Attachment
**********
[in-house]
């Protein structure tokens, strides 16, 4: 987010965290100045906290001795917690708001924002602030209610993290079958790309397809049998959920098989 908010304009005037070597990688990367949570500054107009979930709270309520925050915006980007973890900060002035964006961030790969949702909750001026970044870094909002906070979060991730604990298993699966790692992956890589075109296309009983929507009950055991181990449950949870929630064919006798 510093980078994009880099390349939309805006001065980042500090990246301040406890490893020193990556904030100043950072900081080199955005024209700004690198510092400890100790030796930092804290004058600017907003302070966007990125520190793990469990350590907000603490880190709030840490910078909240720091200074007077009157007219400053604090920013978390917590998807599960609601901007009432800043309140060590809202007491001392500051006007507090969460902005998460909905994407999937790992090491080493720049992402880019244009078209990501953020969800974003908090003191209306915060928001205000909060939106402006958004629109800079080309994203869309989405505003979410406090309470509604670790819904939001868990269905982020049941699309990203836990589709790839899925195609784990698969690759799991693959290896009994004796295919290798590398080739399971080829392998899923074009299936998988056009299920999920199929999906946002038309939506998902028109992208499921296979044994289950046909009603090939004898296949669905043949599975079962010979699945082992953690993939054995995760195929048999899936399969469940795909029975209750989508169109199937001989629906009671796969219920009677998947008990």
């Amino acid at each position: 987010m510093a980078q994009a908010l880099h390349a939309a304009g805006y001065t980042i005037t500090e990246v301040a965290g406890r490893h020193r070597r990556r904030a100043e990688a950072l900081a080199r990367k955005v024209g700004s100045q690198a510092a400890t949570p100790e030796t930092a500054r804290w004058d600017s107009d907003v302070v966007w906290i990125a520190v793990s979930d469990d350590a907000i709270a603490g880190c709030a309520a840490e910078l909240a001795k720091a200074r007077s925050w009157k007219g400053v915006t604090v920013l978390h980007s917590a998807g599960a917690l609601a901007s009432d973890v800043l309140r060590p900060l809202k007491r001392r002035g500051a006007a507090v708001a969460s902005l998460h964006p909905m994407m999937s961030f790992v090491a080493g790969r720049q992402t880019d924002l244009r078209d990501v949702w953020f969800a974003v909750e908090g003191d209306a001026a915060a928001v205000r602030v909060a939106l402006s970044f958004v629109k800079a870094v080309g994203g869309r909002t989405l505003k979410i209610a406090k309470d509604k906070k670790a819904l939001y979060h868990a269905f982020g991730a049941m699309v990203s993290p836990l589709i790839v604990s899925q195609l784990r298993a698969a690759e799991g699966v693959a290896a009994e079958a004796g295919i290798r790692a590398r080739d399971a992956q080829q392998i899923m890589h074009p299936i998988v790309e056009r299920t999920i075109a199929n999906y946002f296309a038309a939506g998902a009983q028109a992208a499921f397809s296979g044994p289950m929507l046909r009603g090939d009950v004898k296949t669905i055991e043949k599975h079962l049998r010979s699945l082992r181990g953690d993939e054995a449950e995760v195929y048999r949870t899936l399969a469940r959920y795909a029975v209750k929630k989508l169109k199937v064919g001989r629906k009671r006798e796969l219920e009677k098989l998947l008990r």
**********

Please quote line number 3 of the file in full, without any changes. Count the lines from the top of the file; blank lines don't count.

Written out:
């Amino acid at each position: 987010m510093a980078q994009a908010l880099h390349a939309a304009g805006y001065t980042i005037t500090e990246v301040a965290g406890r490893h020193r070597r990556r904030a100043e990688a950072l900081a080199r990367k955005v024209g700004s100045q690198a510092a400890t949570p100790e030796t930092a500054r804290w004058d600017s107009d907003v302070v966007w906290i990125a520190v793990s979930d469990d350590a907000i709270a603490g880190c709030a309520a840490e910078l909240a001795k720091a200074r007077s925050w009157k007219g400053v915006t604090v920013l978390h980007s917590a998807g599960a917690l609601a901007s009432d973890v800043l309140r060590p900060l809202k007491r001392r002035g500051a006007a507090v708001a969460s902005l998460h964006p909905m994407m999937s961030f790992v090491a080493g790969r720049q992402t880019d924002l244009r078209d990501v949702w953020f969800a974003v909750e908090g003191d209306a001026a915060a928001v205000r602030v909060a939106l402006s970044f958004v629109k800079a870094v080309g994203g869309r909002t989405l505003k979410i209610a406090k309470d509604k906070k670790a819904l939001y979060h868990a269905f982020g991730a049941m699309v990203s993290p836990l589709i790839v604990s899925q195609l784990r298993a698969a690759e799991g699966v693959a290896a009994e079958a004796g295919i290798r790692a590398r080739d399971a992956q080829q392998i899923m890589h074009p299936i998988v790309e056009r299920t999920i075109a199929n999906y946002f296309a038309a939506g998902a009983q028109a992208a499921f397809s296979g044994p289950m929507l046909r009603g090939d009950v004898k296949t669905i055991e043949k599975h079962l049998r010979s699945l082992r181990g953690d993939e054995a449950e995760v195929y048999r949870t899936l399969a469940r959920y795909a029975v209750k929630k989508l169109k199937v064919g001989r629906k009671r006798e796969l219920e009677k098989l998947l008990r």